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Nostalgia & History > Mechanical Mfg. bumping posts


Date: 11/10/12 11:12
Mechanical Mfg. bumping posts
Author: Evan_Werkema

The 1921 edition of the Railway Track & Structures Cyclopedia describes two types of bumping posts marketed by the Mechanical Manufacturing Co. of Chicago.

http://books.google.com/books?id=pMk7AAAAMAAJ&lpg=PA747&ots=4G7ssWzHUa&dq=ellis%20bumping%20post&pg=PA747#v=onepage&q&f=false

The first was the Ellis bumping post, described in the text as "the first commercial post on the market." Indeed, a quick scan of patents online does not turn up any bumping post patent older than No.322815 filed by Elisha Ellis in 1885, though it's a little hard to believe there wasn't some commercial bumper available in the half century of US railroading prior to that (or did they just use piles of dirt, stacks of ties, or other piles of debris before that?)

322815: http://www.google.com/patents?id=PxRiAAAAEBAJ&zoom=4&dq=322812&pg=PA1#v=onepage&q=322812&f=false

One gets the impression that Ellis' design may have been inspired by the Civil War era railway sabotage technique known as "Sherman's neckties," where rails were ripped up, heated, and bent around a tree so they couldn't be reused. The tension members of the Ellis consist of the track's own stock rails bent up and around a wooden post, resting on a column that constituted the compression end of the design. The buffer head consisted either of a wooden block with a metal striking plate in the freight version or a metal-capped rubber block in the passenger version. The 1921 cyclopedia touts the Ellis as "simple in design, great in strength, long in life, and can be installed easily and quickly." The 1955 edition, published after the design was out of production, 'fessed up to a few of its drawbacks: "this design lost favor because it placed too severe a strain on the bolts of the rail joints ahead of the post, even though eight bolts were employed, so that there are relatively few units of this design left in service today." The simpler, even easier to install pyramid-shaped all-metal posts common today were already coming on the scene by the 1920's, but the use of the Ellis in prior decades was widespread enough that a few managed to linger on the Santa Fe into the 1990's (and for all I know, some may still be around today):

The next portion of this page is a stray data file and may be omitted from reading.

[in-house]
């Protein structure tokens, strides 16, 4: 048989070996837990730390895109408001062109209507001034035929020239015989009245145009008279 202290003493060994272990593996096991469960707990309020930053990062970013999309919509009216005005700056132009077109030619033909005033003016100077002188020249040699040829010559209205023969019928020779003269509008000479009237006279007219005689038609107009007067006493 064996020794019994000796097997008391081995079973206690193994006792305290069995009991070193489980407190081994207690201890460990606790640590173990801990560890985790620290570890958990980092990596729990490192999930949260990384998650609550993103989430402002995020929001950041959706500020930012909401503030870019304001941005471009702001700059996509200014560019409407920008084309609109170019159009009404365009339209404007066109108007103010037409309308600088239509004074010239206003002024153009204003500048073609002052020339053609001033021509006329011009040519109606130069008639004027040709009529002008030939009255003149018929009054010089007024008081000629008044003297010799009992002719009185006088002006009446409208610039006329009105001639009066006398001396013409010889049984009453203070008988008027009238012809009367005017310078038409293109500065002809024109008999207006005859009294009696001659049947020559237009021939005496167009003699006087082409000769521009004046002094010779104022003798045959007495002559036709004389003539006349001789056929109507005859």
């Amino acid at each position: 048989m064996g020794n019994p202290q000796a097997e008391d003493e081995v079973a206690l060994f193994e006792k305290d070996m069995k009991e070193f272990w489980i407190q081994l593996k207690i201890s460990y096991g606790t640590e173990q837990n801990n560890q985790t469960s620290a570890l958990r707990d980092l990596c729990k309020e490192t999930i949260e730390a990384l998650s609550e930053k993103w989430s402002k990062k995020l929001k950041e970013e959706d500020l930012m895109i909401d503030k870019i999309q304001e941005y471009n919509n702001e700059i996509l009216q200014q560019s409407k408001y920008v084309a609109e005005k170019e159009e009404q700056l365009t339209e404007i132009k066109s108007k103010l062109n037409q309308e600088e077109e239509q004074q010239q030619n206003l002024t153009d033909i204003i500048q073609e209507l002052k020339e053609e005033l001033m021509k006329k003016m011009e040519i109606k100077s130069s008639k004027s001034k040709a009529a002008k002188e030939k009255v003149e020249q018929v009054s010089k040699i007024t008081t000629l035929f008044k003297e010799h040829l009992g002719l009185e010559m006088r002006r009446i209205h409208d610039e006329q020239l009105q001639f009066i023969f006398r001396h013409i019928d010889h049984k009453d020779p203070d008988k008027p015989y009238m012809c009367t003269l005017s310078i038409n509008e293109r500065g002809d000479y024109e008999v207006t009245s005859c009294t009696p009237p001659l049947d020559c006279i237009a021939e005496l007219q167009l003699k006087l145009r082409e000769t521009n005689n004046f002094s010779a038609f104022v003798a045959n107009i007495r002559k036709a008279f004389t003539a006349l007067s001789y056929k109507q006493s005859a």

1. The "freight" version of the Ellis at Holly, CO, illustrating another weakness. The post would have been designed for cars with standard length drawbars, and I'm guessing an extended cushion drawbar hitting the post would tend to lift the rails ahead of the wheels as shown, despite the anchor clamps.

2. This half-buried Ellis protected the east end of Santa Fe's Pampa, TX depot in 1986.

3. The "passenger" version of the Ellis at Kiowa, KS.



Edited 1 time(s). Last edit at 11/10/12 11:38 by Evan_Werkema.








Date: 11/10/12 11:16
Re: Mechanical Mfg. bumping posts
Author: Evan_Werkema

There were lots and lots of other bumping post designs that came after the Ellis, and I'm not entirely sure who came up with the first bolt-on, all-metal, pyramidal bumping post. The verbage cast into the head of the Buda Company’s No.75 freight bumping post claims a patent date of October 13, 1908, but doesn't give a number, and I sure can’t find a patent with that date online. This design patented in 1911 appears to be it: